It may seem strange that Texas allows employers to “opt out” of providing coverage to injured workers. However, there are a few reasons why companies are allowed to elect to pay for an injured worker’s medical bills and lost wages. The best way to understand the concerns of both the employer and the employee is to examine the history of Texas’ work injury laws.
The Evolution of Texas Work Injury Compensation Laws
In the beginning of the 1900s, working conditions were extremely poor, and fatalities and injuries were commonplace occurrences. Workers in industrial trades, construction, and manual labor occupations would often be unable to support their families if they were injured, and would have no other option but to sue an employer after being hurt on the job.
As the court system became overrun with lawsuits against employers, companies attempted to cope with the strain in a number of ways:
- Employer-sponsored benefits. Before workers’ compensation was created, many utility companies—such as railroads, lumber mills, and steel works—elected to offer benefit plans to workers who were injured on the job. These included medical treatment costs and even work injury death benefits for the family of an employee who died on the job. While the plan was well-intentioned, many employees didn't receive these benefits, since the employer could still deny liability and refuse to pay—meaning the employee would have to sue to recover damages anyway.
- Government-sponsored benefits. Employer benefits may have had their flaws, but they did offer a few benefits to both employees and companies. If the system was mandatory, employees would be guaranteed benefits, and the employer could still be protected from lawsuits. However, not all employers could afford to suffer the loss of profits it would take to provide benefits to all employees. The compromise was to create a state-funded system which provided benefits regardless of fault: the modern-day workers' compensation law.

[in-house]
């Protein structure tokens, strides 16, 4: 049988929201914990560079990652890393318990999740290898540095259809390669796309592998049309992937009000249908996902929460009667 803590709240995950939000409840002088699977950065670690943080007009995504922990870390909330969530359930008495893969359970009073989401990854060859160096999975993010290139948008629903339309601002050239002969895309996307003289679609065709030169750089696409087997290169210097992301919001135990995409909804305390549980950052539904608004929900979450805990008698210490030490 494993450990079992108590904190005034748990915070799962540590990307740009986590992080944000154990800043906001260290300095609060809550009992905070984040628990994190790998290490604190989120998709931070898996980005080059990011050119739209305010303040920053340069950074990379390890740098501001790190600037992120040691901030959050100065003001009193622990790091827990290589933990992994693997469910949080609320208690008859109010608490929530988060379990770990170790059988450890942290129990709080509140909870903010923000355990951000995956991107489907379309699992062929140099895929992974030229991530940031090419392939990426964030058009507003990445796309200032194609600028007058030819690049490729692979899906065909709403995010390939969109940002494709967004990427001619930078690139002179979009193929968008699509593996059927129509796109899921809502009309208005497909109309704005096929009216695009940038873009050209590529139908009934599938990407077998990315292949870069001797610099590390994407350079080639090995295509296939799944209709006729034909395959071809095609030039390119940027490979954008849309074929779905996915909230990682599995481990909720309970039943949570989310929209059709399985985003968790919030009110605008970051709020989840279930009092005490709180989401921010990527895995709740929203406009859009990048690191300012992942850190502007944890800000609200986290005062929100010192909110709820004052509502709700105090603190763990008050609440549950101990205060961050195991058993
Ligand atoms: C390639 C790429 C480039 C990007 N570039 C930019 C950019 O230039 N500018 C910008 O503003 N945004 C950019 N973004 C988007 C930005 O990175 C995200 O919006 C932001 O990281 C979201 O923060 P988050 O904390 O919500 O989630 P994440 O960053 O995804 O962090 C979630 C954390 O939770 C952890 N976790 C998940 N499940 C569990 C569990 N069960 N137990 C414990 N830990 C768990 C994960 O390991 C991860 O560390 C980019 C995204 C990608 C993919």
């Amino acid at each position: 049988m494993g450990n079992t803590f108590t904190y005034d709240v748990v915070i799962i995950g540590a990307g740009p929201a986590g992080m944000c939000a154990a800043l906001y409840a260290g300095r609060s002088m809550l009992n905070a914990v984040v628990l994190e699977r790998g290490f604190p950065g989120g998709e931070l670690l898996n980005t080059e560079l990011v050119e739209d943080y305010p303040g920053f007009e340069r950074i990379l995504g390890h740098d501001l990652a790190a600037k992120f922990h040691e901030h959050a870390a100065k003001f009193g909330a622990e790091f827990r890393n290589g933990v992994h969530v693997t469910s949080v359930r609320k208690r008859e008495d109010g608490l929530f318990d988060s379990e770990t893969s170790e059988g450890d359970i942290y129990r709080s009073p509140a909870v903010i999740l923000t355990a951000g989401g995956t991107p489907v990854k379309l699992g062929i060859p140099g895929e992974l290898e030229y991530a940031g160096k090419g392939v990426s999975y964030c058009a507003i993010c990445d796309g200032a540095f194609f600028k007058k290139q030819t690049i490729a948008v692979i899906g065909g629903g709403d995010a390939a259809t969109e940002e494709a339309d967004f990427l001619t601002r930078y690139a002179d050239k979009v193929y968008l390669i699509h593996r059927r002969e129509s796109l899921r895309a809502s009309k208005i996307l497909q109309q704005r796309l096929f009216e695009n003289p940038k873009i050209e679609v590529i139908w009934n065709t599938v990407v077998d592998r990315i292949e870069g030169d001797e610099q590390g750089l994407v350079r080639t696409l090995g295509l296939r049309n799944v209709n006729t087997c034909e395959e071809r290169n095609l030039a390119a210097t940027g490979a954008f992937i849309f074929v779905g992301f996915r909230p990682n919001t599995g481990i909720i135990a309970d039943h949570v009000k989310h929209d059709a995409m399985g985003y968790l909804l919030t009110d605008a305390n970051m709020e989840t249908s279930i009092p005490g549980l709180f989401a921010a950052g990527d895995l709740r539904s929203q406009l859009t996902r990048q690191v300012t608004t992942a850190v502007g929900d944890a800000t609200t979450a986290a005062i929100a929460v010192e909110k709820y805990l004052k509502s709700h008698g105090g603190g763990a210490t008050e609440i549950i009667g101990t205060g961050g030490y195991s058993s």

- Non-subscriber exceptions. In the 1990s, there was a backlash against the Texas workers’ compensation system as costs for work injuries skyrocketed. Some employers didn't want to purchase coverage for their employees, for a multitude of reasons.
- Providing insurance to a large group of employees can be expensive.
- Some companies believed that providing “guaranteed” coverage encouraged claims.
- Some employers didn't see the benefit of workers’ comp coverage, since the risk of injury in their company was extremely low. A person working in a bank doesn't have the same potential for injury as a steel worker, but both were required to purchase policies and pay for them—even if claims are never made.
Companies demanded the right to refuse to purchase workers’ compensation coverage, even if it made them more exposed to injury lawsuits. In 1993, lawmakers added language to the Texas Workers’ Compensation Act that allowed most private sector employers to elect whether or not they'll provide workers’ compensation insurance.
Non-Subscription Isn't Necessarily Better for the Company
Simply put, an employer that doesn't purchase workers’ comp coverage loses the right to blame the injury on the worker, or shift blame for the accident to another employee. Injured workers retain their full rights to sue a non-subscribing employer, with the added benefit that employers only have a handful of defenses that can be used in their cases.
While non-subscription may seem cheaper up front, the costs of a major lawsuit—including medical costs, lost wages, pain and suffering, penalties, and punitive damages—could end up costing an employer millions on a single case.
In order to get compensation from a non-subscribing employer, you'll need an experienced Texas work injury attorney to guide you through your case. To find out how much your claim could be worth, contact the Packard Law Firm today to set up your free, confidential, and no-obligation consultation.